Redundancies: misuse of an attribute instead of creating a relationship


Using Multivalued in case of an attribute that took finite set of values


Unidentified Multivalued


Attribute that should be in an n-n relationship, is in one of the entities


Primary Key

Missing PK

-0.5 (Only in 1 place)

-1 (more than 1 place)

Poorly defined PK (incomplete, on wrong attributes)


PK in the relationship


Table 4. Criteria for a non-reproductive question

In the Entity-relationship diagram shown in Figure 3 there are three errors, two in the category of entities and another in the category of attributes. All of them are squared in red and enumerated.

In the Entity-relationship diagram shown in Figure 3 there are three errors, two in the category of entities and another one in the category of attributes. All of them are squared in red and enumerated:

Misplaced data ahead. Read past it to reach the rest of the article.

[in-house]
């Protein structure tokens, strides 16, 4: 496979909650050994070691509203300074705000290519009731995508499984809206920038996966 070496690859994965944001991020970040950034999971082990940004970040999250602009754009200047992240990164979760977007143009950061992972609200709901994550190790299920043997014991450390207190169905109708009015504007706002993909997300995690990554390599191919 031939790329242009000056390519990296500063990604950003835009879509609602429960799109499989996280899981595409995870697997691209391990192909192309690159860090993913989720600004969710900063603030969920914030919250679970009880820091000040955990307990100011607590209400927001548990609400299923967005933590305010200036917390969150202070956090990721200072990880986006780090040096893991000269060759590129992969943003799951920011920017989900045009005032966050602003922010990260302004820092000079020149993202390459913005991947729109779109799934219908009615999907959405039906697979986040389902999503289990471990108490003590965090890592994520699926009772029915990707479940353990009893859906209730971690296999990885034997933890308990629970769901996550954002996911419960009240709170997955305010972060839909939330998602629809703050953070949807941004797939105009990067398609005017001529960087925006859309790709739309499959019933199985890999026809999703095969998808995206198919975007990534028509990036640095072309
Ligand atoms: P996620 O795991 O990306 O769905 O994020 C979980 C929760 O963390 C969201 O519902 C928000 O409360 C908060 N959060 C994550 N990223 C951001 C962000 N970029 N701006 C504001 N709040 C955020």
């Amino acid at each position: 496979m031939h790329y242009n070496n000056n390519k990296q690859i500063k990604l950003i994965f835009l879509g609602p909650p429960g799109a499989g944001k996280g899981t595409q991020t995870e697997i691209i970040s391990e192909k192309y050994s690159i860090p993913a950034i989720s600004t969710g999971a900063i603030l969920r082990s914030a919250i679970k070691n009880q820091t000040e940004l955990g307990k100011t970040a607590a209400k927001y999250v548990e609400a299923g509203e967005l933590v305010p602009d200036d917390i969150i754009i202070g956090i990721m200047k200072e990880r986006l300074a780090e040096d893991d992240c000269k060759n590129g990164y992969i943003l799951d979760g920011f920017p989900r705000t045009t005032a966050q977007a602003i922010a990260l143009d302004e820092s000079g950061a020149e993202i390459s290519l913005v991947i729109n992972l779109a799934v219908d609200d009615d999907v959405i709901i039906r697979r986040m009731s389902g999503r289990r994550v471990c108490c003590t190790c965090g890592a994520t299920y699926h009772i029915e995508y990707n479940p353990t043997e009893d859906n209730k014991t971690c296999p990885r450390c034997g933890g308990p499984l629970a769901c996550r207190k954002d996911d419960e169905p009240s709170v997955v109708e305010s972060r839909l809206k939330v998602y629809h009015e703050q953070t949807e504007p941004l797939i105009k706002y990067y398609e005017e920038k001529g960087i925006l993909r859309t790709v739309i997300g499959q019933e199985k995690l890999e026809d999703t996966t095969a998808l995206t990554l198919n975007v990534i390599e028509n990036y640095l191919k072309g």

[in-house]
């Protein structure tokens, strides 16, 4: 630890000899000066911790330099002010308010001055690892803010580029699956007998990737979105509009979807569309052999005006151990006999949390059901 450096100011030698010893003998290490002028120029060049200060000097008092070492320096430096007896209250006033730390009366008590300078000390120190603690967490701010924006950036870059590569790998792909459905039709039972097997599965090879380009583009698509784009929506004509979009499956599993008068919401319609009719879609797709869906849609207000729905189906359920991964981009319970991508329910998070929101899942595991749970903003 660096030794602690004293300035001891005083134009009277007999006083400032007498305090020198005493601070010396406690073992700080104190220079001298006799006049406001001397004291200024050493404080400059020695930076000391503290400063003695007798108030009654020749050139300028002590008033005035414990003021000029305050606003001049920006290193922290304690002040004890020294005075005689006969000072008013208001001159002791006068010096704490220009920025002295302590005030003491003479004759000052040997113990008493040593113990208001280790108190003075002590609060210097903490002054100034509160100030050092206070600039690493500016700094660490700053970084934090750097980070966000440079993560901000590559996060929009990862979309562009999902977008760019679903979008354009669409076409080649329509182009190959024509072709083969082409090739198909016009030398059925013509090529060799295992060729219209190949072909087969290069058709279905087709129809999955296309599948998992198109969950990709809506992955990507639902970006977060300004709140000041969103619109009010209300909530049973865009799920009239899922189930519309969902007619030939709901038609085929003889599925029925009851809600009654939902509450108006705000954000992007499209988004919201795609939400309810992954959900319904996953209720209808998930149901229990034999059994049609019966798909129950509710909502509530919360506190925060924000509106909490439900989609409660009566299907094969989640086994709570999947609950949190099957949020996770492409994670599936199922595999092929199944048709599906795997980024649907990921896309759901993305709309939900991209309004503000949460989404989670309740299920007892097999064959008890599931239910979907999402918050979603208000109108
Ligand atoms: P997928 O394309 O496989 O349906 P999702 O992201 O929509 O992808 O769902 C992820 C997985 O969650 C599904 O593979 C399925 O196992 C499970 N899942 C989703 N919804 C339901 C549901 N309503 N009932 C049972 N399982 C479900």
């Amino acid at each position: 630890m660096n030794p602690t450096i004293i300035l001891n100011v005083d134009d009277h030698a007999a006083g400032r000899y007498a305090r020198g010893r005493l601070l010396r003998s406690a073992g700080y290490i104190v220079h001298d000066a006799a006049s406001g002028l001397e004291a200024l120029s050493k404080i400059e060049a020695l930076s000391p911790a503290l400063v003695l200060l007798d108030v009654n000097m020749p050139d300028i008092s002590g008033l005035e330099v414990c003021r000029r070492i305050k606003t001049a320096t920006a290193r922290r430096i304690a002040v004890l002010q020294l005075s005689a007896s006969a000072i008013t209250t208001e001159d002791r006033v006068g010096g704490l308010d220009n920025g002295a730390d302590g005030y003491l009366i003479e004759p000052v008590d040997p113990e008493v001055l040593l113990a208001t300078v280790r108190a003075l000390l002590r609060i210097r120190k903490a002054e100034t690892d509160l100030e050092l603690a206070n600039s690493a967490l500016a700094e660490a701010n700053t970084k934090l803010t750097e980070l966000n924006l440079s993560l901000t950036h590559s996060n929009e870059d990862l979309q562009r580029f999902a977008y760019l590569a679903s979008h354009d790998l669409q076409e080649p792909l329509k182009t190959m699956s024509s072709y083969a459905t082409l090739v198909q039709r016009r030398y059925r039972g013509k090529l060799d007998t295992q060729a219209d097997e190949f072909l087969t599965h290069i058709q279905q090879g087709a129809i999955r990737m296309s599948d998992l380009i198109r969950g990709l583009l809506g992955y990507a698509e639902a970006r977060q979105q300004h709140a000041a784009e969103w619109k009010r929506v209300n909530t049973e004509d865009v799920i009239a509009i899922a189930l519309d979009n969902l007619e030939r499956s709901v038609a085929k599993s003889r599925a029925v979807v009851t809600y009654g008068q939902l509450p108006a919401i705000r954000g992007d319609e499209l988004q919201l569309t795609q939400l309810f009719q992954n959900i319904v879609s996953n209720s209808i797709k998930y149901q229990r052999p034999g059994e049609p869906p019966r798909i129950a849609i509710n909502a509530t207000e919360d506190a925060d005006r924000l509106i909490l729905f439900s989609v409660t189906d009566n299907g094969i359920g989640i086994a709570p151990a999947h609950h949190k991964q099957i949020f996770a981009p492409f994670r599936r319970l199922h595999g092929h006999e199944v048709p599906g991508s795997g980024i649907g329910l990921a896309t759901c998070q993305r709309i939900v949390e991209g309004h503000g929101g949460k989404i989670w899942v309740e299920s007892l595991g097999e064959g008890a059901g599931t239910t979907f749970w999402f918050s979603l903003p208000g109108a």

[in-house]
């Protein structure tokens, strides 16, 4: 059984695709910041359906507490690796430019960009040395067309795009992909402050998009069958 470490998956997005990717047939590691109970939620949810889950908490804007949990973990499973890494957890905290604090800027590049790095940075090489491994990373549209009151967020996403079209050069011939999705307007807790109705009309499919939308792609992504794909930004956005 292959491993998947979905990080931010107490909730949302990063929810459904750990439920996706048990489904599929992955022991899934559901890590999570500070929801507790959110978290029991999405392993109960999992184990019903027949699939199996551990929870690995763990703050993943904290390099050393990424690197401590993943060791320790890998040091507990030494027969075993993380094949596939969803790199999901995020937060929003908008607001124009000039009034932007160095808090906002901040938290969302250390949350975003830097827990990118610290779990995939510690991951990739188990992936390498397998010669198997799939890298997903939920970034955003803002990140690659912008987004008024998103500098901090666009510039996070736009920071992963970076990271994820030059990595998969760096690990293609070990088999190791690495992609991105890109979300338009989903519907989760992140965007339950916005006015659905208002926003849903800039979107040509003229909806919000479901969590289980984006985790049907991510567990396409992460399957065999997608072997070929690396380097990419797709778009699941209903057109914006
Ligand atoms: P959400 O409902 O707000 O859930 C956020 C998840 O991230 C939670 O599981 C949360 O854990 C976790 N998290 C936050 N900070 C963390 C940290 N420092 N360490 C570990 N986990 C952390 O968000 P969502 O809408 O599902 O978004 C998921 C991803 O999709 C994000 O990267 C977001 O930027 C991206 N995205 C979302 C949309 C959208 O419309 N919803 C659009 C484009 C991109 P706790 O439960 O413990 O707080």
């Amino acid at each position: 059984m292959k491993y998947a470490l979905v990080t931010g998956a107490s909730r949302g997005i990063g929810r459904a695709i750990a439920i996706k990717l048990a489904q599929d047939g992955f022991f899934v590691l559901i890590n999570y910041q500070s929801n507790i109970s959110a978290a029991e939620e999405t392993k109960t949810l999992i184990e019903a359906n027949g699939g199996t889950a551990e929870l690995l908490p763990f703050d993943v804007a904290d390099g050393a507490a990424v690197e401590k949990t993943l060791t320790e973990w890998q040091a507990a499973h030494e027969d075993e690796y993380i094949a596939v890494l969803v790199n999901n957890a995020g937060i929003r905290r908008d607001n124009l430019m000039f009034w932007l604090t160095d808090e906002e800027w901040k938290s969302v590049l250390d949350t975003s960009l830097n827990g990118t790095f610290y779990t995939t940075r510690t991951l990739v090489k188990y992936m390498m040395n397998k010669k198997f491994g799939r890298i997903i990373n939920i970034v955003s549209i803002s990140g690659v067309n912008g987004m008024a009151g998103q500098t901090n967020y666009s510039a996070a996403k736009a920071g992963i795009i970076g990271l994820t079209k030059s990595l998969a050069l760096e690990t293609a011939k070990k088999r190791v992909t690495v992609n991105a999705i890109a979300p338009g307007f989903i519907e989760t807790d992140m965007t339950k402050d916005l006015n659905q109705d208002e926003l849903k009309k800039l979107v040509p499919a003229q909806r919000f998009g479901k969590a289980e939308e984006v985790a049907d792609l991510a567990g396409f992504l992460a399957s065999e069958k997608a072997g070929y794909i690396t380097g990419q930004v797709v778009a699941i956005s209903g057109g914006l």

1. A)The first error belongs to the second item in the attributes category of table 4, since “guanyador” is assigned as an attribute in the relationship “té” but it should be a relationship “guanya”. 

  2. B)The second error is in the relationship “té” between “COMPETICIONS” and “TEMPORADA”. “TEMPORADA” should be a weak entity because it does not have a well‑defined primary key. In case the student wants to design a strong entity with primary key it should be an aggregation.  

  3. C)In the third case, there is a missing entity to store the history of the clubs where each “JUGADOR” has played and then the cardinality between “JUGADOR” and “EQUIP DE FUTBOL” is n-n. 


Figure 3. Example of marking of a non-reproductive question from an exam of design

3. Results